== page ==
FAS Homepage | Government Secrecy | Clinton Docs ||| Index | Search |


IMPLEMENTATION OF THE DECLASSIFICATION PROVISIONS
OF EXECUTIVE ORDER 12958
AT THE NATIONAL ARCHIVES [as of 1995]

Implementation of Executive order 12958 at the National Archives is primarily the responsibility of two offices: the Office of the National Archives and the Office of Presidential Libraries. The Office of the National Archives is the major custodian of federal records in the National Archives in Washington and will also coordinate the declassification of records in the Regional Archives. The Office of Presidential Libraries will coordinate the declassification of Presidential papers, records and other materials in the Presidential Libraries.

THE OFFICE OF THE NATIONAL ARCHIVES

The first step towards complying with Executive order 12958 was to compile as complete a list as possible of the classified file series in the Archives in Washington and in Regional Archives. We categorized each file series according to its level of sensitivity. Category 1 consists of records which agencies might want to consider for exemption from automatic declassification. They are records for which NARA has no declassification guidelines or guidelines which are inadequate to declassify a significant portion of the file. Category 2 is records which contain some information that could be exempt but not such a large amount as to justify a complete file exemption. These files will require some level of examination, but not necessarily a full page-by-page review. Category 3 are the records of least sensitivity, those records that we feel contain little or no exempt information. We have provided a copy of the list of classified records sorted according to these categories to all of the affected agencies. We have told them that we will not be claiming any file series exemptions as NARA is not the final declassification authority for these records.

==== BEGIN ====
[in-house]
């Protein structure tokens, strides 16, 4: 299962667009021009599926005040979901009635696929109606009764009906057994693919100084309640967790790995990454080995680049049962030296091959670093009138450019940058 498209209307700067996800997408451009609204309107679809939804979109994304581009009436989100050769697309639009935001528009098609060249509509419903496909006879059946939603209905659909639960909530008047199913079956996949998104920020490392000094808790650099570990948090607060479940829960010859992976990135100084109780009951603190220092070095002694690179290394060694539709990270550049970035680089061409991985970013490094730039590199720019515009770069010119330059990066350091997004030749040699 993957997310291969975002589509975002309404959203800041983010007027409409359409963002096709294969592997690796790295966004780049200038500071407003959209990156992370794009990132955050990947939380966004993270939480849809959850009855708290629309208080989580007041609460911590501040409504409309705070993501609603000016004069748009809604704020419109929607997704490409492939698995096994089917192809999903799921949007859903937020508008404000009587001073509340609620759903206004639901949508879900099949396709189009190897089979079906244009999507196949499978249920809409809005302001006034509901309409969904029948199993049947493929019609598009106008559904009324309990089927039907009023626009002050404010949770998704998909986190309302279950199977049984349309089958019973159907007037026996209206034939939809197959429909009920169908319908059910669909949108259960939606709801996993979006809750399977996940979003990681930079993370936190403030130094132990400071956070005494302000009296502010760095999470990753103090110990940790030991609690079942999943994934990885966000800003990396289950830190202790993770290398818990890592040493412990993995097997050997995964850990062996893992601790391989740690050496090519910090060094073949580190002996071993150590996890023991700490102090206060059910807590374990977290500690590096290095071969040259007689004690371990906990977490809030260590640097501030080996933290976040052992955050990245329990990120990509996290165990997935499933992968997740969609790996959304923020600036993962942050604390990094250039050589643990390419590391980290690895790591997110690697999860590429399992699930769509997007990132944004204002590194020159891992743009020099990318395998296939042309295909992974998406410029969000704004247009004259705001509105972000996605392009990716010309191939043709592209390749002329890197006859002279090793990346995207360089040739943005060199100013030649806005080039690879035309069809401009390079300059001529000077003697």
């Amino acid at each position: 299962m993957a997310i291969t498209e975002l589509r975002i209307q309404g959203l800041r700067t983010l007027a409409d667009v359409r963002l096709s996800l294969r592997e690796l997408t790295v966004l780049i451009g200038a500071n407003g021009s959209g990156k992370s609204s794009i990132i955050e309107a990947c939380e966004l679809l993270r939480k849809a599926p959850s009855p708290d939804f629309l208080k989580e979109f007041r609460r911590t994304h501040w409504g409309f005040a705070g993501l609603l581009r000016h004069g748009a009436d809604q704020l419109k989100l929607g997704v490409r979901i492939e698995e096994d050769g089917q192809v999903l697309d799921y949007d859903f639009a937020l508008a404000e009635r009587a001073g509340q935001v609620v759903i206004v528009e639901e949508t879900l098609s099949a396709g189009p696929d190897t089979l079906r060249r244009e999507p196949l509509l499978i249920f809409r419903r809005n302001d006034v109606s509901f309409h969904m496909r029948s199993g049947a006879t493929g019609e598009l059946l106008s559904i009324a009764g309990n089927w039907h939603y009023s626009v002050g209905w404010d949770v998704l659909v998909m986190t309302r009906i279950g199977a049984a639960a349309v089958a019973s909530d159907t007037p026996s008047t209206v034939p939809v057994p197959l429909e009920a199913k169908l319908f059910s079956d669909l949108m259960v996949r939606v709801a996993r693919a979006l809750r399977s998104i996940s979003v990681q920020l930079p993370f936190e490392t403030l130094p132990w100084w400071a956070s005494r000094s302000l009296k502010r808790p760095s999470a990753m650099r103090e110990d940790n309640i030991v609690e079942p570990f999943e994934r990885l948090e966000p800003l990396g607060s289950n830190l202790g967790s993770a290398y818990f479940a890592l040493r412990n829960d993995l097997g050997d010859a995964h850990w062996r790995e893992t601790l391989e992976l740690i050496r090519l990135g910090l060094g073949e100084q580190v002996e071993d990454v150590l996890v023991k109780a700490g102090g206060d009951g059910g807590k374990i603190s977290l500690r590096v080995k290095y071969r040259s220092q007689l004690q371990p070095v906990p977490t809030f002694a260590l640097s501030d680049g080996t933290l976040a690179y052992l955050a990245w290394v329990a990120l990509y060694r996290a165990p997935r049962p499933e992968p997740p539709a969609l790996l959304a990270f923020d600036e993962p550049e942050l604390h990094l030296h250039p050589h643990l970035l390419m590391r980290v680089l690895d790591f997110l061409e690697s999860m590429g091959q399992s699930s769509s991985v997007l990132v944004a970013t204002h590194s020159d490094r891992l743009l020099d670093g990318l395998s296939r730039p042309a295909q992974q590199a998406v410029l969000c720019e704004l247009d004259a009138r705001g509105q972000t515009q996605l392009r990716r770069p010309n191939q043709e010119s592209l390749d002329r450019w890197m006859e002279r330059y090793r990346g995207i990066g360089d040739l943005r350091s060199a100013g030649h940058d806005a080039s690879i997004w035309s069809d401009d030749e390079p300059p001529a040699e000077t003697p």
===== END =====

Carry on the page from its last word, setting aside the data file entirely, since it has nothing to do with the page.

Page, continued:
On June 6, 1995, NARA hosted an interagency meeting to present NARA's plan to agency records officers and declassification officials and to request agency assistance. The final responsibility for declassification of the records in NARA remains with the originating agencies. NARA does not have the resources to review everything page-by-page. Neither does NARA have the authority to allow records in which there is exempt information to be automatically declassified. Therefore, NARA requires agency assistance to determine which records absolutely must be reviewed, to review those records which are beyond NARA's ability because of the level of sensitivity, and to confirm those series that can be declassified without review despite the possibility of inadvertent release.

In Atigust, we provided agencies a list of the file series proposed for declassification in fiscal year 1996. We plan to provide such a list to the agencies every year by August 1. We have invited agency comments on the chcice of records and on the placement of records into the various categories. We solicit agency recommendations on the priorities for review of records in category 2. We are prepared to provide work space and staff support to agency reviewers who wish to visit the Archives to conduct their own reviews. We are encouraging agencies to do so.